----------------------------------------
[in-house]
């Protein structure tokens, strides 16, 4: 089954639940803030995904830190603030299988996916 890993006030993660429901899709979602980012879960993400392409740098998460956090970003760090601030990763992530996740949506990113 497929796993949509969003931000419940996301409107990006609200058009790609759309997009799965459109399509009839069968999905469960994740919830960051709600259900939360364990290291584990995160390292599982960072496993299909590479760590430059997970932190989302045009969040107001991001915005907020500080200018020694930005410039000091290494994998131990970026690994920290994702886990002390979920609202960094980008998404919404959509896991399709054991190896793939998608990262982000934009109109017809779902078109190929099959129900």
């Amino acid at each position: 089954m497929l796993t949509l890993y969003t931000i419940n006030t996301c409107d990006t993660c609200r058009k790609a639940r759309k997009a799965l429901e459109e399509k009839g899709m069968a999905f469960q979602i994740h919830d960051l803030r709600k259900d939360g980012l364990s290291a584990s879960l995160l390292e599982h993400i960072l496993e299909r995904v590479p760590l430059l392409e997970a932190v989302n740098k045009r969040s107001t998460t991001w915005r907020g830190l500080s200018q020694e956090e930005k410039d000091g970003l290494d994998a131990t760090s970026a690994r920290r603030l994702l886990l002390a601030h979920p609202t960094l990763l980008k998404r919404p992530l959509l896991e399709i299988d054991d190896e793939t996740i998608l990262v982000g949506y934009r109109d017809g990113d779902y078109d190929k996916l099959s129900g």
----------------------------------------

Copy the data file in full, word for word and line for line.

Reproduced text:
[in-house]
């Protein structure tokens, strides 16, 4: 089954639940803030995904830190603030299988996916 890993006030993660429901899709979602980012879960993400392409740098998460956090970003760090601030990763992530996740949506990113 497929796993949509969003931000419940996301409107990006609200058009790609759309997009799965459109399509009839069968999905469960994740919830960051709600259900939360364990290291584990995160390292599982960072496993299909590479760590430059997970932190989302045009969040107001991001915005907020500080200018020694930005410039000091290494994998131990970026690994920290994702886990002390979920609202960094980008998404919404959509896991399709054991190896793939998608990262982000934009109109017809779902078109190929099959129900």
């Amino acid at each position: 089954m497929l796993t949509l890993y969003t931000i419940n006030t996301c409107d990006t993660c609200r058009k790609a639940r759309k997009a799965l429901e459109e399509k009839g899709m069968a999905f469960q979602i994740h919830d960051l803030r709600k259900d939360g980012l364990s290291a584990s879960l995160l390292e599982h993400i960072l496993e299909r995904v590479p760590l430059l392409e997970a932190v989302n740098k045009r969040s107001t998460t991001w915005r907020g830190l500080s200018q020694e956090e930005k410039d000091g970003l290494d994998a131990t760090s970026a690994r920290r603030l994702l886990l002390a601030h979920p609202t960094l990763l980008k998404r919404p992530l959509l896991e399709i299988d054991d190896e793939t996740i998608l990262v982000g949506y934009r109109d017809g990113d779902y078109d190929k996916l099959s129900g």